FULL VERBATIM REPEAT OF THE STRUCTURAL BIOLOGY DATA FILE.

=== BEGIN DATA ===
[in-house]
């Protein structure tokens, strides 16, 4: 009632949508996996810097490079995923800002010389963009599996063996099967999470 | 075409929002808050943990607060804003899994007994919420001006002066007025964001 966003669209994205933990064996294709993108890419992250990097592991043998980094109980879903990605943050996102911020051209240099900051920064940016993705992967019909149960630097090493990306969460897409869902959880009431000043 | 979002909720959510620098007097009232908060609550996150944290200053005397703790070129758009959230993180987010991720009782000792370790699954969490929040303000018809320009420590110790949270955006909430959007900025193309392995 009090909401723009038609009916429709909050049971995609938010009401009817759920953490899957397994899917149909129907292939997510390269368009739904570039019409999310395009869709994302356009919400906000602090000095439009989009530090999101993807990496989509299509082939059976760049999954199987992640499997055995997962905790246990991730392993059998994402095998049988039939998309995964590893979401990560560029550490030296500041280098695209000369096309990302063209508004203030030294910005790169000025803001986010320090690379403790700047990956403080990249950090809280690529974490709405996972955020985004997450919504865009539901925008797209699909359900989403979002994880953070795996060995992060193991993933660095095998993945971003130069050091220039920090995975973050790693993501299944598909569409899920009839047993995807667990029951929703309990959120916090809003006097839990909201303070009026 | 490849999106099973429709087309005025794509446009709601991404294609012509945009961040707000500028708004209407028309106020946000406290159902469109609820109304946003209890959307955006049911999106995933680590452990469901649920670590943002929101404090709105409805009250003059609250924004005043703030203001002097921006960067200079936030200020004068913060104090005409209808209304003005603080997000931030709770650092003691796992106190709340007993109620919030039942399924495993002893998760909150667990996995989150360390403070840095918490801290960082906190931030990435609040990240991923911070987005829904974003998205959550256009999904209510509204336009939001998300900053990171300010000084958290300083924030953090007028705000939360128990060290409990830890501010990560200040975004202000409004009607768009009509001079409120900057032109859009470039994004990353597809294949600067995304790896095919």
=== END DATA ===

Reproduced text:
[in-house]
């Protein structure tokens, strides 16, 4: 009632949508996996810097490079995923800002010389963009599996063996099967999470 | 075409929002808050943990607060804003899994007994919420001006002066007025964001 966003669209994205933990064996294709993108890419992250990097592991043998980094109980879903990605943050996102911020051209240099900051920064940016993705992967019909149960630097090493990306969460897409869902959880009431000043 | 979002909720959510620098007097009232908060609550996150944290200053005397703790070129758009959230993180987010991720009782000792370790699954969490929040303000018809320009420590110790949270955006909430959007900025193309392995 009090909401723009038609009916429709909050049971995609938010009401009817759920953490899957397994899917149909129907292939997510390269368009739904570039019409999310395009869709994302356009919400906000602090000095439009989009530090999101993807990496989509299509082939059976760049999954199987992640499997055995997962905790246990991730392993059998994402095998049988039939998309995964590893979401990560560029550490030296500041280098695209000369096309990302063209508004203030030294910005790169000025803001986010320090690379403790700047990956403080990249950090809280690529974490709405996972955020985004997450919504865009539901925008797209699909359900989403979002994880953070795996060995992060193991993933660095095998993945971003130069050091220039920090995975973050790693993501299944598909569409899920009839047993995807667990029951929703309990959120916090809003006097839990909201303070009026 | 490849999106099973429709087309005025794509446009709601991404294609012509945009961040707000500028708004209407028309106020946000406290159902469109609820109304946003209890959307955006049911999106995933680590452990469901649920670590943002929101404090709105409805009250003059609250924004005043703030203001002097921006960067200079936030200020004068913060104090005409209808209304003005603080997000931030709770650092003691796992106190709340007993109620919030039942399924495993002893998760909150667990996995989150360390403070840095918490801290960082906190931030990435609040990240991923911070987005829904974003998205959550256009999904209510509204336009939001998300900053990171300010000084958290300083924030953090007028705000939360128990060290409990830890501010990560200040975004202000409004009607768009009509001079409120900057032109859009470039994004990353597809294949600067995304790896095919």